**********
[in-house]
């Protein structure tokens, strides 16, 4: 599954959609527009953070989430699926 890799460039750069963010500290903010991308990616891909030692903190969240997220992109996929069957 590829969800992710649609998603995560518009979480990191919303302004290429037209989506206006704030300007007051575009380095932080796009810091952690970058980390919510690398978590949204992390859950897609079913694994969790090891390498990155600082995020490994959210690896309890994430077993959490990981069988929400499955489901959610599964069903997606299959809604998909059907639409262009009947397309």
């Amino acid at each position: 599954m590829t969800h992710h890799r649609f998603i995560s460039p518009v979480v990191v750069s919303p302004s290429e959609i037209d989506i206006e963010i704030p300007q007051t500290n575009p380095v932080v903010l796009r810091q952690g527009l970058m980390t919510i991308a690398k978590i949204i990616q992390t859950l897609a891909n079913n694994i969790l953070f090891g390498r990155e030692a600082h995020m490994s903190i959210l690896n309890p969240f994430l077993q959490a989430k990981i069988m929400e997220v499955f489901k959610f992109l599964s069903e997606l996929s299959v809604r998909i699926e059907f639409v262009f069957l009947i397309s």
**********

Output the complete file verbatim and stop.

[in-house]
């Protein structure tokens, strides 16, 4: 599954959609527009953070989430699926 890799460039750069963010500290903010991308990616891909030692903190969240997220992109996929069957 590829969800992710649609998603995560518009979480990191919303302004290429037209989506206006704030300007007051575009380095932080796009810091952690970058980390919510690398978590949204992390859950897609079913694994969790090891390498990155600082995020490994959210690896309890994430077993959490990981069988929400499955489901959610599964069903997606299959809604998909059907639409262009009947397309």
């Amino acid at each position: 599954m590829t969800h992710h890799r649609f998603i995560s460039p518009v979480v990191v750069s919303p302004s290429e959609i037209d989506i206006e963010i704030p300007q007051t500290n575009p380095v932080v903010l796009r810091q952690g527009l970058m980390t919510i991308a690398k978590i949204i990616q992390t859950l897609a891909n079913n694994i969790l953070f090891g390498r990155e030692a600082h995020m490994s903190i959210l690896n309890p969240f994430l077993q959490a989430k990981i069988m929400e997220v499955f489901k959610f992109l599964s069903e997606l996929s299959v809604r998909i699926e059907f639409v262009f069957l009947i397309s």